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This article is written for those who want to get better at using price to earnings ratios (P/E ratios). We'll look at BHP Group's (ASX:BHP) P/E ratio and reflect on what it tells us about the company's share price. BHP Group has a price to earnings ratio of 17.35, based on the last twelve months. That is equivalent to an earnings yield of about 5.8%.
How Do I Calculate BHP Group's Price To Earnings Ratio?
The formula for P/E is:
Price to Earnings Ratio = Share Price (in reporting currency) ÷ Earnings per Share (EPS)
Or for BHP Group:
P/E of 17.35 = $28.86 (Note: this is the share price in the reporting currency, namely, USD ) ÷ $1.66 (Based on the trailing twelve months to December 2018.)
Is A High P/E Ratio Good?
The higher the P/E ratio, the higher the price tag of a business, relative to its trailing earnings. That is not a good or a bad thing per se, but a high P/E does imply buyers are optimistic about the future.
How Growth Rates Impact P/E Ratios
Generally speaking the rate of earnings growth has a profound impact on a company's P/E multiple. That's because companies that grow earnings per share quickly will rapidly increase the 'E' in the equation. That means unless the share price increases, the P/E will reduce in a few years. And as that P/E ratio drops, the company will look cheap, unless its share price increases.
BHP Group's earnings made like a rocket, taking off 77% last year. Unfortunately, earnings per share are down 9.9% a year, over 5 years.
Does BHP Group Have A Relatively High Or Low P/E For Its Industry?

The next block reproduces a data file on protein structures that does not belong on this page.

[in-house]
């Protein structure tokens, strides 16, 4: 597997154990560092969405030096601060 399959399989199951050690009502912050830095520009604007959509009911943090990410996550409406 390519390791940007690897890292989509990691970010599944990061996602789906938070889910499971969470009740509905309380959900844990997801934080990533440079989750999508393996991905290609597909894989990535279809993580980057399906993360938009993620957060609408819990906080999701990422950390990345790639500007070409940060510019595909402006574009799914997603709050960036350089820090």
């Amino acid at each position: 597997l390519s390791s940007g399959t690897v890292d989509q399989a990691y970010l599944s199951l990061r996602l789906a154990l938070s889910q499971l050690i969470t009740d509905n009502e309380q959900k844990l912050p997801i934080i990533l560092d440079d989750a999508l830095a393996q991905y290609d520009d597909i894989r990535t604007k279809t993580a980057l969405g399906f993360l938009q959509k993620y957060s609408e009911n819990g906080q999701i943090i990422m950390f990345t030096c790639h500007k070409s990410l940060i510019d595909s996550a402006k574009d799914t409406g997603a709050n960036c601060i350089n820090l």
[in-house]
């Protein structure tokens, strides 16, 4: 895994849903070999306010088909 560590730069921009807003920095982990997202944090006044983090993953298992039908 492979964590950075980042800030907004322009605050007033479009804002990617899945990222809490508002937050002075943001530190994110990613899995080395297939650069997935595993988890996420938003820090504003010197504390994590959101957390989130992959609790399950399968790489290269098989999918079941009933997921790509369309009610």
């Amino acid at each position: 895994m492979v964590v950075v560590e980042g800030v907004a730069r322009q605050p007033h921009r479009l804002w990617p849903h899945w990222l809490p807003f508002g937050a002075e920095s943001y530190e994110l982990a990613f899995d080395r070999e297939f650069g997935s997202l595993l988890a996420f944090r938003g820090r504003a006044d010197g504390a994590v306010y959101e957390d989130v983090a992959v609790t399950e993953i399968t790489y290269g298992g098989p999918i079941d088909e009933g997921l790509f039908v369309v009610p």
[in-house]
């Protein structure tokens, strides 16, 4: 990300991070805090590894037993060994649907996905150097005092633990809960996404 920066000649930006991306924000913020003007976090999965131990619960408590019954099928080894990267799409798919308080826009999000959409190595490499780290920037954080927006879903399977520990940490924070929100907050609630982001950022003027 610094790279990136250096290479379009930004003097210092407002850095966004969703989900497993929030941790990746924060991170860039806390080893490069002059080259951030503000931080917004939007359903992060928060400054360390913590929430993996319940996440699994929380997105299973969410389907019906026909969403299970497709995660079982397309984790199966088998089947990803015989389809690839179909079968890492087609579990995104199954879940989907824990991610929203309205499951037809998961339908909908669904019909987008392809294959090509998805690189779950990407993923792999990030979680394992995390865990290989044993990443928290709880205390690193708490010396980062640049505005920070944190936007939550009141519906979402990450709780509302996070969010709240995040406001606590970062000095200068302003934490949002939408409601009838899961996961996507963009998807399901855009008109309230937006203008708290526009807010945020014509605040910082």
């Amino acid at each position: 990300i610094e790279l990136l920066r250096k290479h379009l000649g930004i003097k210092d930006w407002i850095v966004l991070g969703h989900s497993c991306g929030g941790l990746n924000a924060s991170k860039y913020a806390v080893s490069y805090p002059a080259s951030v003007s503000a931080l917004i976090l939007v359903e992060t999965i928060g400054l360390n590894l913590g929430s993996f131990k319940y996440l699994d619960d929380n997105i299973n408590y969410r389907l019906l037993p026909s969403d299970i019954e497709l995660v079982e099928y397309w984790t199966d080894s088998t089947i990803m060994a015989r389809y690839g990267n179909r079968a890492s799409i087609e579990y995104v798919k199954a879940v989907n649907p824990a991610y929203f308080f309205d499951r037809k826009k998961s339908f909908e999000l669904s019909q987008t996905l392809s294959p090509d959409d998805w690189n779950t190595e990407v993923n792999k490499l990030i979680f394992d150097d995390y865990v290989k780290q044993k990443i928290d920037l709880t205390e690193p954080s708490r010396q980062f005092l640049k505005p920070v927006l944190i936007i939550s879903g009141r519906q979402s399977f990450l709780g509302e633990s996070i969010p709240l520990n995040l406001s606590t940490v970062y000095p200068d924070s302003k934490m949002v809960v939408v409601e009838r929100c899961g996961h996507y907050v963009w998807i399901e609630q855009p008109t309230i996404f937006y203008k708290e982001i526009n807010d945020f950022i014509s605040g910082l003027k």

We can get an indication of market expectations by looking at the P/E ratio. The image below shows that BHP Group has a higher P/E than the average (12) P/E for companies in the metals and mining industry.
Its relatively high P/E ratio indicates that BHP Group shareholders think it will perform better than other companies in its industry classification. Clearly the market expects growth, but it isn't guaranteed. So investors should delve deeper. I like to check if company insiders have been buying or selling.
Don't Forget: The P/E Does Not Account For Debt or Bank Deposits
It's important to note that the P/E ratio considers the market capitalization, not the enterprise value. In other words, it does not consider any debt or cash that the company may have on the balance sheet. In theory, a company can lower its future P/E ratio by using cash or debt to invest in growth.
Such spending might be good or bad, overall, but the key point here is that you need to look at debt to understand the P/E ratio in context.
BHP Group's Balance Sheet
BHP Group has net debt worth just 8.0% of its market capitalization. It would probably trade on a higher P/E ratio if it had a lot of cash, but I doubt it is having a big impact.
The Verdict On BHP Group's P/E Ratio
BHP Group trades on a P/E ratio of 17.4, which is above the AU market average of 15.9. While the company does use modest debt, its recent earnings growth is superb. So to be frank we are not surprised it has a high P/E ratio.
When the market is wrong about a stock, it gives savvy investors an opportunity. If the reality for a company is better than it expects, you can make money by buying and holding for the long term. So this free report on the analyst consensus forecasts could help you make a master move on this stock.
Of course, you might find a fantastic investment by looking at a few good candidates. So take a peek at this free list of companies with modest (or no) debt, trading on a P/E below 20.
We aim to bring you long-term focused research analysis driven by fundamental data. Note that our analysis may not factor in the latest price-sensitive company announcements or qualitative material.
If you spot an error that warrants correction, please contact the editor at email@example.com. This article by Simply Wall St is general in nature. It does not constitute a recommendation to buy or sell any stock, and does not take account of your objectives, or your financial situation. Simply Wall St has no position in the stocks mentioned. Thank you for reading.